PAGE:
During our field work on Juniperus excelsa we have noticed the infestation of the seeds by a phytophageous acari, an Eriophyoid mite from the genus Trisetacus Keifer (1952). We report the occurrence of this parasite in Lebanon for the first time. We have observed this mite in the Qammoua mixed forest (34˚29'N, 36˚15'E) between 1400 m and 1800 m altitude, in Afqa juniper woodland (34˚4'N, 35˚54'E) between 1200 and 1800 m and in Danniyeh juniper woodland (34˚23'N, 36˚05'E) at 1600 m altitude. The highest level of infestation was found in the Qammoua forest with a very high percentage of infested trees with almost 90% of their cones deteriorated for three years round between 2006 and 2009.

The infestation symptoms are very clear, with seeds having an abnormal pointed end that is visible outside of the cone berry. Ripe infested seed cones shatter. Inside the cone, seeds are hypertrophic and the seeds tissues form a series of desiccated lamellas (Figure 1).

We have conducted a microscopic observation of pro-

Figure 1. Healthy J. excelsa cones (A) and seeds (B); infested J. excelsa cones (C) and enlarged view of the infested seed (D) by Trisetacus kirghizorum.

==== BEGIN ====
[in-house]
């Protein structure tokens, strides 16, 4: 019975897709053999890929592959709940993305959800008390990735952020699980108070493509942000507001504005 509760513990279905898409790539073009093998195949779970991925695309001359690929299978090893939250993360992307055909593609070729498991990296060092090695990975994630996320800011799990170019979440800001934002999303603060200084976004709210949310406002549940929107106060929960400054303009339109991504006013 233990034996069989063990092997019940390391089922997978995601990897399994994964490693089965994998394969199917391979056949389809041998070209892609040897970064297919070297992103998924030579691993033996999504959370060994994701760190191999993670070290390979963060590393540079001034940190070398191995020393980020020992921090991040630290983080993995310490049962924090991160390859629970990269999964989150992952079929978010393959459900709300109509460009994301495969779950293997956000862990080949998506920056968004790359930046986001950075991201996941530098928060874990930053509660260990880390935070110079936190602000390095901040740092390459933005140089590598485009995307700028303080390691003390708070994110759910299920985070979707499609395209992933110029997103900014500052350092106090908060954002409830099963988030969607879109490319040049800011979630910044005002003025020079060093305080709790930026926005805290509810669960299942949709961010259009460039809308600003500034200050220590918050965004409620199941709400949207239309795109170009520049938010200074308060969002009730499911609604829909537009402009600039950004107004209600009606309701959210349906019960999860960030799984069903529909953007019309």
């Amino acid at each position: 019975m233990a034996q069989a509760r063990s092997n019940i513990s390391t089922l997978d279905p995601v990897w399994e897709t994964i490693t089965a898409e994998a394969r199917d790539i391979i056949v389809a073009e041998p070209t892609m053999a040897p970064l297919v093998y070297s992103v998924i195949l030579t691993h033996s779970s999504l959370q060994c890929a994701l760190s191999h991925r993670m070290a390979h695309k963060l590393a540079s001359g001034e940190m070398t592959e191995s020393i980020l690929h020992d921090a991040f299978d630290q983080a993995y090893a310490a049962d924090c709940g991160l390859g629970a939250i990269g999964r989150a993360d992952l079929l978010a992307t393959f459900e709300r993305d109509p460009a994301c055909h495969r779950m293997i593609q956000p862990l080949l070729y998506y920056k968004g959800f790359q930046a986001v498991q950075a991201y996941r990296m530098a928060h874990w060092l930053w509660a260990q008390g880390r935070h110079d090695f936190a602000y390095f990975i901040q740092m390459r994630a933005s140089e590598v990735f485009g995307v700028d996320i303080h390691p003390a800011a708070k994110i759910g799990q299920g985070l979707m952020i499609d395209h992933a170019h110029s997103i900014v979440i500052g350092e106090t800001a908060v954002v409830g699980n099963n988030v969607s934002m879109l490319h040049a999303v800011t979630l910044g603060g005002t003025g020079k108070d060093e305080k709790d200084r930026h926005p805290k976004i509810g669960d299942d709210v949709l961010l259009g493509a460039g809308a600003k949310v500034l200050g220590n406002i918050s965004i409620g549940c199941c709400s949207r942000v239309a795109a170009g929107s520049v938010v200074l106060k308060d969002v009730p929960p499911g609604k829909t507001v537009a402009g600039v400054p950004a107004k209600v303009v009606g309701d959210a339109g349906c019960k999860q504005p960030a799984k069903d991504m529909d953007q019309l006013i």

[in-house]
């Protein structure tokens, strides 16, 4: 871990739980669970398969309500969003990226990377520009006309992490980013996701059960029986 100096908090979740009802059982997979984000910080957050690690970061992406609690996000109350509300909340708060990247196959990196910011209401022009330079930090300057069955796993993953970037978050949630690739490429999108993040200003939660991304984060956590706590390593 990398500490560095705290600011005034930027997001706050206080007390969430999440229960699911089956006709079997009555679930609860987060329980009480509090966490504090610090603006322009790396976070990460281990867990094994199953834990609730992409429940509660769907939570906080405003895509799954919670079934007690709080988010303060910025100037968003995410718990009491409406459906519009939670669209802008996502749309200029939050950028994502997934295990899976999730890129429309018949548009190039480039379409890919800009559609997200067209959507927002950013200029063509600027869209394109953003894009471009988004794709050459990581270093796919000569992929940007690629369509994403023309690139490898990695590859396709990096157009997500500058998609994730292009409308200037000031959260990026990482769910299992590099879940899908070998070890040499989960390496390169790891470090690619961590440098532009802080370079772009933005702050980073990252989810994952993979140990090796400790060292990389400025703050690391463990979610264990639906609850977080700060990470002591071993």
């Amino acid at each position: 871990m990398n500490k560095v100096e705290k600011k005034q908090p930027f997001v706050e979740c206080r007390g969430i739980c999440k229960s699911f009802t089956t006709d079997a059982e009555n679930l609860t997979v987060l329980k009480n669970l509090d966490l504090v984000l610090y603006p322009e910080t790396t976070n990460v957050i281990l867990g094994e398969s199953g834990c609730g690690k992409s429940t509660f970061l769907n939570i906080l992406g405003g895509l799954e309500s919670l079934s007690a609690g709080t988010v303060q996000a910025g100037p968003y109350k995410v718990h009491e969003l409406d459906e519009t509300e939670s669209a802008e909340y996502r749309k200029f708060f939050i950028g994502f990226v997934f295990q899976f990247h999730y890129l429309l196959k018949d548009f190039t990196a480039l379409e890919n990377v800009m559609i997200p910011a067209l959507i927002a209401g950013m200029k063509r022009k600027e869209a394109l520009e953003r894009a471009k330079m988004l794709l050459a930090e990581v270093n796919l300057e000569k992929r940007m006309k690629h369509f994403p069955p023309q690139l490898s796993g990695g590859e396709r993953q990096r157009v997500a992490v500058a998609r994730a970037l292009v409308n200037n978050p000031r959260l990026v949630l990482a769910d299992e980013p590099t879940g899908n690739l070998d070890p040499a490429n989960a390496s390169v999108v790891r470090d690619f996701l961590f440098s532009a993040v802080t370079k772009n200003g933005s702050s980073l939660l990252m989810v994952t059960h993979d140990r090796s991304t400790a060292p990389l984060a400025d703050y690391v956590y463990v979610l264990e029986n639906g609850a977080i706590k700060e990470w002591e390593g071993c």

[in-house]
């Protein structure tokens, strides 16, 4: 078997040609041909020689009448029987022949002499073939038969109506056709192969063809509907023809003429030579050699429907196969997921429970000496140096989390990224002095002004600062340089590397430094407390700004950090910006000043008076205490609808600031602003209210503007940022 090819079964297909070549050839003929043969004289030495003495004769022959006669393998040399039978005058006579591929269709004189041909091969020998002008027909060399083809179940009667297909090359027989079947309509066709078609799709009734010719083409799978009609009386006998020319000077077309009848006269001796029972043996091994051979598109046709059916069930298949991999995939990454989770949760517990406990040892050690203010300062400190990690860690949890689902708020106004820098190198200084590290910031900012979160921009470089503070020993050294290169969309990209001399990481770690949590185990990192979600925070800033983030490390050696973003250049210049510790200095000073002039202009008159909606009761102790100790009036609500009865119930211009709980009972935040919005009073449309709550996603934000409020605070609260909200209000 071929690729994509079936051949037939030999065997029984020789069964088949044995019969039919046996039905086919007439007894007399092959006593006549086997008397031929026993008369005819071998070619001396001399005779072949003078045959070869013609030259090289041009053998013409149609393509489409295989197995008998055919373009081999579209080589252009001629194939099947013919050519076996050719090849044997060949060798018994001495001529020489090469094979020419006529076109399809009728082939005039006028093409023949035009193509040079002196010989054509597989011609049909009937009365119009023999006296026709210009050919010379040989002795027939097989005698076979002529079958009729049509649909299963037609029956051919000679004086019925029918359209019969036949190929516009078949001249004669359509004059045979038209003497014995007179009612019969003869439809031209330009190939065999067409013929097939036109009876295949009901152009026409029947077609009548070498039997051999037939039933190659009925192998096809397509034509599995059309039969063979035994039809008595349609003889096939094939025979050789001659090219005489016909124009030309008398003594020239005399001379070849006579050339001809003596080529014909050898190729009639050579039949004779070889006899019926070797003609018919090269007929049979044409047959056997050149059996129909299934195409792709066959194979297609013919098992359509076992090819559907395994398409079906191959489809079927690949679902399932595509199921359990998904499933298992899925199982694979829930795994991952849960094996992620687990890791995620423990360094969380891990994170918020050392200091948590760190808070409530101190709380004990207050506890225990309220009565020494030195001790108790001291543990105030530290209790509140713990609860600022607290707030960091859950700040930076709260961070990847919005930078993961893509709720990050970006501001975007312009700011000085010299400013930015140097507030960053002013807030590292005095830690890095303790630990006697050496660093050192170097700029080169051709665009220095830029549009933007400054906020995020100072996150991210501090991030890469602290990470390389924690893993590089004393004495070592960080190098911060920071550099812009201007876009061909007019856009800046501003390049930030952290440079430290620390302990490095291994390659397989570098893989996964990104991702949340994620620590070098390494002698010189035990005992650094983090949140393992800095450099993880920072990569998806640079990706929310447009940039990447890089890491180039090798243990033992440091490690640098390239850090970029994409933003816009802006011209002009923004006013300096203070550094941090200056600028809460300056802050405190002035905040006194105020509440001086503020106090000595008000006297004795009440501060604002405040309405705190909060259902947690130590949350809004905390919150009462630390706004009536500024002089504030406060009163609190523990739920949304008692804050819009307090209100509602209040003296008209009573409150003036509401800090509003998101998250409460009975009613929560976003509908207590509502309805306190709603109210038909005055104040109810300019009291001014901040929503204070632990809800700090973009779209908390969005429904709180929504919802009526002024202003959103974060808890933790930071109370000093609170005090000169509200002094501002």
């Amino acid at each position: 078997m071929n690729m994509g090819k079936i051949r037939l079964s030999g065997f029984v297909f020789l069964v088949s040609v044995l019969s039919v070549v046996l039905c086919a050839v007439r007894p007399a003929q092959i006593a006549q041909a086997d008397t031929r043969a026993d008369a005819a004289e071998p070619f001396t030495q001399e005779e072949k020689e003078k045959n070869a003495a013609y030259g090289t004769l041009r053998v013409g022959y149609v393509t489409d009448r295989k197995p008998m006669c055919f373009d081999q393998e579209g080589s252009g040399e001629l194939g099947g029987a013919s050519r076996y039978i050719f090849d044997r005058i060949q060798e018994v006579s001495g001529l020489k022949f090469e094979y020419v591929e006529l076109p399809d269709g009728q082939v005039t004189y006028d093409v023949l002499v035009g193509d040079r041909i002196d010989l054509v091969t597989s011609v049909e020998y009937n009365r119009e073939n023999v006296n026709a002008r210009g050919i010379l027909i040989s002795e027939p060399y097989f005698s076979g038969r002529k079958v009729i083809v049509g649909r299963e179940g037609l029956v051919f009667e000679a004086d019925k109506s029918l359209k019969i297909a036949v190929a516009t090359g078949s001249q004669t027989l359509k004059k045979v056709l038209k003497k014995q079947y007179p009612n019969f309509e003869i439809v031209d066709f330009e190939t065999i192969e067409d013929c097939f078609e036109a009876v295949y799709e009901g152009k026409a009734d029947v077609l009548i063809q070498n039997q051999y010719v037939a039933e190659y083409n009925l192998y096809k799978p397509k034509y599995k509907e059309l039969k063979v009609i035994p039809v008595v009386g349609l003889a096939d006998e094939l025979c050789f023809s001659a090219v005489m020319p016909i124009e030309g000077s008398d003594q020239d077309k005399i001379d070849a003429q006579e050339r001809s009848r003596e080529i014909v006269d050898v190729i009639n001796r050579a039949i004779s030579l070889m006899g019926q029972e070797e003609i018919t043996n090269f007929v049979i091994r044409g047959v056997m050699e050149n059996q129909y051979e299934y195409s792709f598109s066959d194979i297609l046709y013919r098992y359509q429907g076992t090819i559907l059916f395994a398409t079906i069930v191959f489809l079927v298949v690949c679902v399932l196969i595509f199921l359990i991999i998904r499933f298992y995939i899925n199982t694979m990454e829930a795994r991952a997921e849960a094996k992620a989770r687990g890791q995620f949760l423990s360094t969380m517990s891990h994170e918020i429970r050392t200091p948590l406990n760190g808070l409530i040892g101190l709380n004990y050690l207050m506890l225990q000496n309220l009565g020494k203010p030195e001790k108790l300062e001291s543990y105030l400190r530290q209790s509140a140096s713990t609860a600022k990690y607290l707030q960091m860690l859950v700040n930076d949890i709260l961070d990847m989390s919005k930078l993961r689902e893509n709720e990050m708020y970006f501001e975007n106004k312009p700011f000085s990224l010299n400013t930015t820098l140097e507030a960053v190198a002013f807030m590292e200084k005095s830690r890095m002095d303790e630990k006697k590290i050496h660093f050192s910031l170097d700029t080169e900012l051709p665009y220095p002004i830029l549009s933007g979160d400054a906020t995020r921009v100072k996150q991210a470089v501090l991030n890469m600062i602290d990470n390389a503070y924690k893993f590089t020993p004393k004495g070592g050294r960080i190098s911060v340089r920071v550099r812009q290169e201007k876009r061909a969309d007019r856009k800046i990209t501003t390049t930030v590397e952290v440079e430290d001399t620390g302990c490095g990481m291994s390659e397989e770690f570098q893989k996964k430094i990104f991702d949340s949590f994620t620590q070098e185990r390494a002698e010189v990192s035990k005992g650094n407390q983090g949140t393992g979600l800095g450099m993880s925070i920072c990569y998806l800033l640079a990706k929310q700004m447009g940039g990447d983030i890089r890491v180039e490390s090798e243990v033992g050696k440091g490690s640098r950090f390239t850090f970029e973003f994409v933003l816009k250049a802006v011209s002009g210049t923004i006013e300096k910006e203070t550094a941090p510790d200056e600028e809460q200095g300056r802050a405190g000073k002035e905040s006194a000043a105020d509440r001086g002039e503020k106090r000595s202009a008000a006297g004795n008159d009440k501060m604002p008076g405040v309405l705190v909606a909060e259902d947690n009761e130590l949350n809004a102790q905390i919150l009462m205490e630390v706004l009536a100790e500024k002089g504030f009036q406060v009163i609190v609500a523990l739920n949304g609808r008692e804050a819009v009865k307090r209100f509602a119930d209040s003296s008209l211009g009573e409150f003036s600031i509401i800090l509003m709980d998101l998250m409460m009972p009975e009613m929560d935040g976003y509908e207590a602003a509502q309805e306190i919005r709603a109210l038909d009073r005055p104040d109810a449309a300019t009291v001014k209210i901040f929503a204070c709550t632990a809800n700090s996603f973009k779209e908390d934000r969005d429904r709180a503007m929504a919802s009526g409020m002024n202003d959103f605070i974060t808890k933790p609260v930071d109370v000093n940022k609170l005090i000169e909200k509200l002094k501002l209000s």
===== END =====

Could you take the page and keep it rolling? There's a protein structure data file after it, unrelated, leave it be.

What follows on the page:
togyne and deutogyne female and male specimens collected in the Qammoua forest. Trisetacus was first found and studied in J. excelsa seeds by A. P. de Millo in 1968 near Pljuchevoi in Crimea (Ukraine) [3]. In 1987, this mite was found on the same host in Perkalsky Arboretum (Pjatigorsk Prov., Russia) by I. G. Bagnjuk (S. I. Sukhareva and I. G. Bagnjuk pers. comm. December 2012). In 2010, they were registered in Nikitsky Botanical Garden (Yalta, Crimea, Ukraine) by Ph. E. Chetverikov.

2. Material and Methods

The material from Lebanon was collected by B. Douaihy between November 2007 and April 2010 in the Qammoua forest. Mites were collected from the infested opened seeds in vials containing 95% alcohol. After filtration, the mites were mounted in Hoyer’s medium [4].

The specimens were first examined under a phasecontrast microscope (Primo Star Zeiss-Magnification: Primo plan Achromat 40×). Confocal laser scanning microscopy (CLSM) acquisition was carried out using protocol by Chetverikov (2012) [5] in the Center of Microscopy and Microanalysis of Saint-Petersburg State University (RUSSIA). The acquisitions were done using a Leica TCS SP2 spectral confocal and multiphoton system microscope with objectives 63 × N.A. 1.4-0.60 Oil lBL HCX PL APO and 40 × N.A. 1.25-0.75 Oil CS HCX PL APO at an excitation wavelength of 405 nm, and an emission wavelength range of 415 - 750 nm, at 20% intensity. The acquisition resolution was 1024 × 1024 pixels, speed of scanning 400, frame average 2, level of gain 600 - 700 and zoom factor 1.5 - 2.0. The digital images of the confocal stacks were processed using Fiji-win32- 20091014 Open Source Image Processing Package to obtain maximum intensity and were checked for brightness and contrast correction with Photoshop CS2 version 9.0 (Adobe Systems Inc.).